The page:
Rising above Mt. Torafusu lies the architectural beauty Wayama Castle. Travel southeast and cherry blossoms engulf Kimiidera, a temple overlooking the sea on one side and the town on the other. All of this one hour away from Osaka, making Wakayama the perfect spring day trip.
The gates to an underestimated prefecture
Wakayama Castle was originally built in 1585 by Toyotomi Hideyoshi who successfully unified Japan after the death of Oda Nobunaga a few years earlier, and who also initiated invasions into the Korean Peninsula. The castle’s main purpose was to strengthen the warlord’s hold over the southern region of Kansai and command the Kii Peninsula. The construction was supervised by Hideyoshi’s younger brother Hidenaga and designed by Takatora Todo. Todo had humble beginnings as an ashigaru, a foot soldier, before gaining recognition as a excellent castle architect. In about 50 years he designed dozens of castles, including the famous Osaka Castle and Nijo Castle in Kyoto.
When the Tokugawa clan took over control of Japan, they acquired Wakayama Castle too which they kept until the Meiji Restoration. While the castle was not abandoned entirely, it did lose importance. In 1945, a bombing raid over the area and its consequent raging fires destroyed the castle.
Today’s reconstruction, however, still does well in upholding its traditional look and feel. The castle’s central tower exhibits a few dozen weapons and armor worn by samurai warriors during the Edo period. One of the castle’s most unique, yet not easily spotted, features is the Ohashi Roka Bridge. During the Edo Period the covered bridge served as a corridor for the castle lord, his guests and servants to move from the outer sections of the castle to the Momijidani Garden within its grounds. After going down the steep slope of the bridge, you too can enter the garden commissioned in the 17th century by Yorinobu Tokugawa. Its small pond, waterfall and surrounding trees make it particularly beautiful in autumn as the leaves change their colors.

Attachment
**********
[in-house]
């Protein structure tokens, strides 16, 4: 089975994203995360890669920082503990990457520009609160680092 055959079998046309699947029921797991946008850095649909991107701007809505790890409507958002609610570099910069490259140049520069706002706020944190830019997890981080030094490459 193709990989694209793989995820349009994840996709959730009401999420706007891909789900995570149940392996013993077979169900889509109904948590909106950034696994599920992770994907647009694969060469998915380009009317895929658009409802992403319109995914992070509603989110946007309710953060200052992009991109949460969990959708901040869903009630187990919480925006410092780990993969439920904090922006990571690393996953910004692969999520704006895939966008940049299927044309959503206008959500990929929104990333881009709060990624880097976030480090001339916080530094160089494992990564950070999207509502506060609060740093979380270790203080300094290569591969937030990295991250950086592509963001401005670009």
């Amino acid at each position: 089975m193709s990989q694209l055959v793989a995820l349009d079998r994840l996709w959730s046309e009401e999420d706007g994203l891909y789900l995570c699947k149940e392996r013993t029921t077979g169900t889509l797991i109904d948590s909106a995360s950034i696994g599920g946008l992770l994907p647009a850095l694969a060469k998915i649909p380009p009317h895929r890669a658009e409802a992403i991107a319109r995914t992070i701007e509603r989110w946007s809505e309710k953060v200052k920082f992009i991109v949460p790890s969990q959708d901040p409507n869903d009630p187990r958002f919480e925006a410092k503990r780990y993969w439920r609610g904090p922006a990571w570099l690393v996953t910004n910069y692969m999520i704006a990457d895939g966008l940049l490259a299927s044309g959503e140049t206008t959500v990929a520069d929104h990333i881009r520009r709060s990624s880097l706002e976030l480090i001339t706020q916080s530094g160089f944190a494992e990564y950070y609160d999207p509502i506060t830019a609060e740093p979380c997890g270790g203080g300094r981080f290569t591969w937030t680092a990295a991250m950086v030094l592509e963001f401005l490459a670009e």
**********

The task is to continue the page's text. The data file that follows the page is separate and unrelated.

Overall, Wakayama Castle is a very interesting stop as you explore the very much underestimated prefecture. Its connection with famous warlords and architects alike give a sense of deep history and intrigue.
If you happen to visit Wakayama in spring and wish to enjoy some early-flowering cherry blossoms as well as stunning views over the town and coastline, Kimiidera Temple should be your stop after visiting the castle. Deriving its name from its three wells: Kisshosui, Shojosui and Yoryusui, the temple was established as early as 770 A.D. by a Chinese Buddhist monk. Once you pass through the temple’s main gate you witness the 231 steps leading up to temple’s main building and the cherry blossom trees covering its hillside.
The over 500 trees scattered within the temple’s grounds truly come to view after you have made your way up the stairs, along with a view of Wakayama and its coastline. As the second temple on the Saikoku 33 Kannon Pilgrimage route, Kimiidera tends to attracts visitors throughout the year and without a doubt all of them will take a moment on their journey to appreciate the sheer beauty of the scenery behind them.
Access, opening hours and admission fee
From Shin-Osaka Station Wakayama is about 1 hour by JR Limited Express Kuroshio. From Wakayama Station you can either take a 5-minute bus to Koen-mae or a 20-minute walk to Wakayama Castle.
While the castle grounds remain open for the public throughout the day as they also function as a park, the castle itself is open from 9:00 to 16:30 with a last entry half an hour before closing time. There is also a 350 yen admission fee to enter the castle.
Kimiidera is located 15 minutes from JR Kimiidera Station, which is the second stop on the JR Kisei Line leaving from JR Wakayama Station, but it is just as easy to walk there from the castle in about 35 minutes as JR Wakayama Station is mid-way along the route. The temple is open from 8:00 to 17:00 with an admission fee of 200 yen for adults and 100 yen for children and seniors.